Yerba Buena Center for the Arts, San Francisco
February 19th, 2015
A long line of dancers dressed in black faced the windows toward Yerba Buena Gardens. Carving out their own speed, distance and intensity, each dancer walked forward and back on an individual pathway. Then, one by one, the dancers peeled off into a movement phrase. They spiraled to the floor; they balanced in airplane arabesques. Motifs and steps were common amongst the group, but the interpretation and expression was all their own.
With these opening moments, another chapter of Leyya Tawil’s Destroy// was underway; this time, set in the lobby of Yerba Buena Center for the Arts. A multi-year, multi-location dance project envisioned and facilitated by Tawil (Artistic Director of Dance Elixir), Destroy// is a structural trifecta: part pre-planned performance (the created choreography), part dance installation (amongst the gallery space at YBCA) and part artistic happening (where folks may ‘happen’ upon an actively unfolding choreographic experiment in the course of their day). While each Destroy// event is unique, Tawil’s concept follows a specific framework and parameters. A dance is created in a particular space in a short timeframe, followed by a performance where the work is deconstructed or ‘destroyed’. Tawil is really onto something with her Destroy// series. Having set work broken down and re-thought pairs the choreographic process with dance improvisation in a way that feels complete, authentic and intriguing.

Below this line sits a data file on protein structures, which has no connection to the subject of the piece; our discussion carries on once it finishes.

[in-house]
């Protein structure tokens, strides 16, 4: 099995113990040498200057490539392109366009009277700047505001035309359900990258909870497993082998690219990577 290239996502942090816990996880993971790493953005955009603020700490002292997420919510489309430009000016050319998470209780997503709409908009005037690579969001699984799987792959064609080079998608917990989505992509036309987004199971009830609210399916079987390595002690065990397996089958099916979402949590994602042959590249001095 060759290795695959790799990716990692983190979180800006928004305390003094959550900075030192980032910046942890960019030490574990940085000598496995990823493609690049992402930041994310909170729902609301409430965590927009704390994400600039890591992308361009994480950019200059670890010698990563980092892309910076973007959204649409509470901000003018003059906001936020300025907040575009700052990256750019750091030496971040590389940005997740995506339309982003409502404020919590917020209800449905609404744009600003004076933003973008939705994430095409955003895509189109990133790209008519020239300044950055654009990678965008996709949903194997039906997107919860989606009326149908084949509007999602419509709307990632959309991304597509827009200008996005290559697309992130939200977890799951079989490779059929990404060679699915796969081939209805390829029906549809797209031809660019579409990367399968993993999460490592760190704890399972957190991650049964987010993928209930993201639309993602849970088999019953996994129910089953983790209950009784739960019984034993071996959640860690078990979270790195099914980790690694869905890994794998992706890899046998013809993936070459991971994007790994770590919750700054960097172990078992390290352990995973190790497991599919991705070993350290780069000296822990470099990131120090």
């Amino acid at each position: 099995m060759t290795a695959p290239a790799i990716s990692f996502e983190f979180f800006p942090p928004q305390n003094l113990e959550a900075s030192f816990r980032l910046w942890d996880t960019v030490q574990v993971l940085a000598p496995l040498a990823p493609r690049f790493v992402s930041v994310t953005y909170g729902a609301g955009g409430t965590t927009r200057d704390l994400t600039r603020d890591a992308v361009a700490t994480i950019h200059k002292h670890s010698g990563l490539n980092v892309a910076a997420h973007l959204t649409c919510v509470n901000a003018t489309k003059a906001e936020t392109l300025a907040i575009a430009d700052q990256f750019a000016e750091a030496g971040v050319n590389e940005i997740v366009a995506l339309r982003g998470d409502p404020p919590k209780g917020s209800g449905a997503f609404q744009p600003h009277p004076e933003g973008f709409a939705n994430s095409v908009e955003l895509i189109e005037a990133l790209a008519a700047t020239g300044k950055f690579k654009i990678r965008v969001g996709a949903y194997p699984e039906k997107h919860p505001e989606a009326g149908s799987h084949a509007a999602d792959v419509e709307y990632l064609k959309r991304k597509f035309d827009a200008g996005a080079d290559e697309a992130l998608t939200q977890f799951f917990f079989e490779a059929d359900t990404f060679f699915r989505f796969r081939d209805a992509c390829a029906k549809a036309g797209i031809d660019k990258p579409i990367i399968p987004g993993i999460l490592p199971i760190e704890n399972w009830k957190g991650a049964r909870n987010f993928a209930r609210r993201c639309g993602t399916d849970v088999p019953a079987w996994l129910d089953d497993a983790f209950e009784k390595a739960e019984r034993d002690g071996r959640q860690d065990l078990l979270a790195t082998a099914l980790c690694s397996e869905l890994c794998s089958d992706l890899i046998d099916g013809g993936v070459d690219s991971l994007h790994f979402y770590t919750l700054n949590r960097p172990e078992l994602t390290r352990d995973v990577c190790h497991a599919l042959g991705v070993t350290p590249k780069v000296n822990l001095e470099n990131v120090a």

Individualism and individual interpretation reigned supreme as the dancers (including Tawil) navigated through several choreographic phrases. You would see a particular movement, like flinging of the arms or reaching upwards from a knelt position or circling of the head. Then each dancer would embody, translate and take on that movement. This could and did involve things like acceleration, repetition, slowing down, and inversion. As an audience member, I would also be fascinated to see what the original source material looked like prior to the performance. The individual interpretation and evolution of the various movement phrases read strongly and clearly. But I think sharing the initial starting point would have even deepened the experience, at least for me.
If there was one thing that took away from this very important work, it was the disconnection between the music and the dance. The score was conflictually dissonant and intensely atonal with a super abstract rhythmical meter. There is absolutely nothing wrong with that. But if you also add too high a volume and too shrill a mix, it ends up feeling aggressive and combative. It took focus from what was happening on stage. Instead of two disciplines working cohesively in an art piece, one overpowered the other. Though with each Destroy// event being different, this may not always be the case. With every new undertaking, I would guess that the relationship between the music and dance would also shift and re-set.